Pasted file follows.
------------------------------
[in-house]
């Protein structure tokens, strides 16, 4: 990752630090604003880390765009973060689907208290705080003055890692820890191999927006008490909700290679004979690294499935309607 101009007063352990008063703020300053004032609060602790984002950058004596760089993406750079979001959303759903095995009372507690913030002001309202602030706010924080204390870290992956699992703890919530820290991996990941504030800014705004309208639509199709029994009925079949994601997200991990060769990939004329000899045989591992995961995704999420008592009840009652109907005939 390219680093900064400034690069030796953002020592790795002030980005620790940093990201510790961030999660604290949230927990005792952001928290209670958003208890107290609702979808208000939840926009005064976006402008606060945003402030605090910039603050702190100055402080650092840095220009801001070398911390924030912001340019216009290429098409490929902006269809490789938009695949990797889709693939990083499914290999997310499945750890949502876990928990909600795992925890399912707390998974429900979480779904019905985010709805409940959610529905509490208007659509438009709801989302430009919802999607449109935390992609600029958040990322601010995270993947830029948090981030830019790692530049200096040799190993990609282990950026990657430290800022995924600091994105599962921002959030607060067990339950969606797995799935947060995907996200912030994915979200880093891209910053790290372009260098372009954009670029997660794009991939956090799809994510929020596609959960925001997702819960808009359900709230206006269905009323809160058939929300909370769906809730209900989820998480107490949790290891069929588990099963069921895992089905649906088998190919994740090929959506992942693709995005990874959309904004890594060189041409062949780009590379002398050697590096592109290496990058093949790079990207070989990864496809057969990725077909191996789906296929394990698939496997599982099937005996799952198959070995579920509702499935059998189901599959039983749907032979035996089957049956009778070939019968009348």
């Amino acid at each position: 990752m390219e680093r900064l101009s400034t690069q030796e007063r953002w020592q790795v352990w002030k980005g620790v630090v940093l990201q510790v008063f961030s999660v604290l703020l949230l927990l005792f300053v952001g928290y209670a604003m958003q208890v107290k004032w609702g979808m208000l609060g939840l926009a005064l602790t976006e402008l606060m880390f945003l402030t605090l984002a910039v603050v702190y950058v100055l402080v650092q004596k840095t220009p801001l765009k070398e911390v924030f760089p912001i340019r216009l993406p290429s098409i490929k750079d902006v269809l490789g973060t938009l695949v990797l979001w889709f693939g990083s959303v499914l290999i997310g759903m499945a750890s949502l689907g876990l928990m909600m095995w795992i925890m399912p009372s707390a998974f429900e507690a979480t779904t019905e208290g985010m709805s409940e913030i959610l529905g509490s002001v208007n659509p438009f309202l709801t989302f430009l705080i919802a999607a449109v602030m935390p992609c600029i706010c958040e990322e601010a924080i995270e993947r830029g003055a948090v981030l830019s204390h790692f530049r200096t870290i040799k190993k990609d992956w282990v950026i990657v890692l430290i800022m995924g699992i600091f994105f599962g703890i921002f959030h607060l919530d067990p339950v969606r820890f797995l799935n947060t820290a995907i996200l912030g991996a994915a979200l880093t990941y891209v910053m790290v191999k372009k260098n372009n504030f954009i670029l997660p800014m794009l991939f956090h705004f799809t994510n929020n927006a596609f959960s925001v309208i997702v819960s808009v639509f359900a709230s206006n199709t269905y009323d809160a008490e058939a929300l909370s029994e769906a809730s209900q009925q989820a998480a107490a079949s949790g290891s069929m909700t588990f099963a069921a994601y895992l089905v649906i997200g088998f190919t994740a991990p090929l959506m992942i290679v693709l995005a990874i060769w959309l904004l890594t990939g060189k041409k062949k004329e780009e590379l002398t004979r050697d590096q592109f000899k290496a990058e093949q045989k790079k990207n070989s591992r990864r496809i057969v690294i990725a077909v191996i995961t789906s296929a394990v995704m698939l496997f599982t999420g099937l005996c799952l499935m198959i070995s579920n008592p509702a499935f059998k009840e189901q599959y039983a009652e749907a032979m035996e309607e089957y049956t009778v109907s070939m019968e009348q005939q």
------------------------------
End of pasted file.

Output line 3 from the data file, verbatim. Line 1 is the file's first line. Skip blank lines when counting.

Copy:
């Amino acid at each position: 990752m390219e680093r900064l101009s400034t690069q030796e007063r953002w020592q790795v352990w002030k980005g620790v630090v940093l990201q510790v008063f961030s999660v604290l703020l949230l927990l005792f300053v952001g928290y209670a604003m958003q208890v107290k004032w609702g979808m208000l609060g939840l926009a005064l602790t976006e402008l606060m880390f945003l402030t605090l984002a910039v603050v702190y950058v100055l402080v650092q004596k840095t220009p801001l765009k070398e911390v924030f760089p912001i340019r216009l993406p290429s098409i490929k750079d902006v269809l490789g973060t938009l695949v990797l979001w889709f693939g990083s959303v499914l290999i997310g759903m499945a750890s949502l689907g876990l928990m909600m095995w795992i925890m399912p009372s707390a998974f429900e507690a979480t779904t019905e208290g985010m709805s409940e913030i959610l529905g509490s002001v208007n659509p438009f309202l709801t989302f430009l705080i919802a999607a449109v602030m935390p992609c600029i706010c958040e990322e601010a924080i995270e993947r830029g003055a948090v981030l830019s204390h790692f530049r200096t870290i040799k190993k990609d992956w282990v950026i990657v890692l430290i800022m995924g699992i600091f994105f599962g703890i921002f959030h607060l919530d067990p339950v969606r820890f797995l799935n947060t820290a995907i996200l912030g991996a994915a979200l880093t990941y891209v910053m790290v191999k372009k260098n372009n504030f954009i670029l997660p800014m794009l991939f956090h705004f799809t994510n929020n927006a596609f959960s925001v309208i997702v819960s808009v639509f359900a709230s206006n199709t269905y009323d809160a008490e058939a929300l909370s029994e769906a809730s209900q009925q989820a998480a107490a079949s949790g290891s069929m909700t588990f099963a069921a994601y895992l089905v649906i997200g088998f190919t994740a991990p090929l959506m992942i290679v693709l995005a990874i060769w959309l904004l890594t990939g060189k041409k062949k004329e780009e590379l002398t004979r050697d590096q592109f000899k290496a990058e093949q045989k790079k990207n070989s591992r990864r496809i057969v690294i990725a077909v191996i995961t789906s296929a394990v995704m698939l496997f599982t999420g099937l005996c799952l499935m198959i070995s579920n008592p509702a499935f059998k009840e189901q599959y039983a009652e749907a032979m035996e309607e089957y049956t009778v109907s070939m019968e009348q005939q």